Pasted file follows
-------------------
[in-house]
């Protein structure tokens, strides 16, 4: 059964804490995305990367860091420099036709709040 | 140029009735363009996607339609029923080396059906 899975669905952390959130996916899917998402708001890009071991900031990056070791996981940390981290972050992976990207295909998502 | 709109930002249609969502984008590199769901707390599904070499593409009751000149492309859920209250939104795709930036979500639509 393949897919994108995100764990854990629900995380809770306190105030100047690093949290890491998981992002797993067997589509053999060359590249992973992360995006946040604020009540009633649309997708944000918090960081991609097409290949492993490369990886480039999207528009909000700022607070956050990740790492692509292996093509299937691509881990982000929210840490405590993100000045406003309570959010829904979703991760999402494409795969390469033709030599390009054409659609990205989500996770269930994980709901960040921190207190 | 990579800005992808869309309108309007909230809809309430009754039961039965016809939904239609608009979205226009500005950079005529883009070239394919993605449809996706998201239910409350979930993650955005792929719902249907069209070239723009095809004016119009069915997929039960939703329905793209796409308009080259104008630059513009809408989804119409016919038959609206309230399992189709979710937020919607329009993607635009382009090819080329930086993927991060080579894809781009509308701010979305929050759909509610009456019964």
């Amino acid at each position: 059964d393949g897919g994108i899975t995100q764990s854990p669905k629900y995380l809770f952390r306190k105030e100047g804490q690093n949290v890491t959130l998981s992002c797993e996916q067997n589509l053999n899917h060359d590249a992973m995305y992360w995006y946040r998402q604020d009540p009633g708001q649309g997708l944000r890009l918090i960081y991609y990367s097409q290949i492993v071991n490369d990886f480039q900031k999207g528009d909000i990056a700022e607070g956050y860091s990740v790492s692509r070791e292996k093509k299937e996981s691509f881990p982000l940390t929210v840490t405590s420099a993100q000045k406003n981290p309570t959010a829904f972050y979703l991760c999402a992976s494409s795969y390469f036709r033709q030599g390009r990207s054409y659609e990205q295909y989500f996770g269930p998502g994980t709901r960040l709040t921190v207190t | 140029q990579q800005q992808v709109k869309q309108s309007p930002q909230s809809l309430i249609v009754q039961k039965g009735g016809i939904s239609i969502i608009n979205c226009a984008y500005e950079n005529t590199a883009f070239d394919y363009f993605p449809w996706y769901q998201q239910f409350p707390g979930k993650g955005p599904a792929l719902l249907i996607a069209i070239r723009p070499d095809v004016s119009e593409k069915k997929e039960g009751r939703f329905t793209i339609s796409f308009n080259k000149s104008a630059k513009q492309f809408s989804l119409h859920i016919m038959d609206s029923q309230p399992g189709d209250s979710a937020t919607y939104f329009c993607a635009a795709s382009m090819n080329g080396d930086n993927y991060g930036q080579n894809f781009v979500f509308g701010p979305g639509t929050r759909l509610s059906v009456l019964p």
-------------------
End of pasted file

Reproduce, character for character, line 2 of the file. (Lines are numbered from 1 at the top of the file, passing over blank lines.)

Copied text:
């Protein structure tokens, strides 16, 4: 059964804490995305990367860091420099036709709040 | 140029009735363009996607339609029923080396059906 899975669905952390959130996916899917998402708001890009071991900031990056070791996981940390981290972050992976990207295909998502 | 709109930002249609969502984008590199769901707390599904070499593409009751000149492309859920209250939104795709930036979500639509 393949897919994108995100764990854990629900995380809770306190105030100047690093949290890491998981992002797993067997589509053999060359590249992973992360995006946040604020009540009633649309997708944000918090960081991609097409290949492993490369990886480039999207528009909000700022607070956050990740790492692509292996093509299937691509881990982000929210840490405590993100000045406003309570959010829904979703991760999402494409795969390469033709030599390009054409659609990205989500996770269930994980709901960040921190207190 | 990579800005992808869309309108309007909230809809309430009754039961039965016809939904239609608009979205226009500005950079005529883009070239394919993605449809996706998201239910409350979930993650955005792929719902249907069209070239723009095809004016119009069915997929039960939703329905793209796409308009080259104008630059513009809408989804119409016919038959609206309230399992189709979710937020919607329009993607635009382009090819080329930086993927991060080579894809781009509308701010979305929050759909509610009456019964």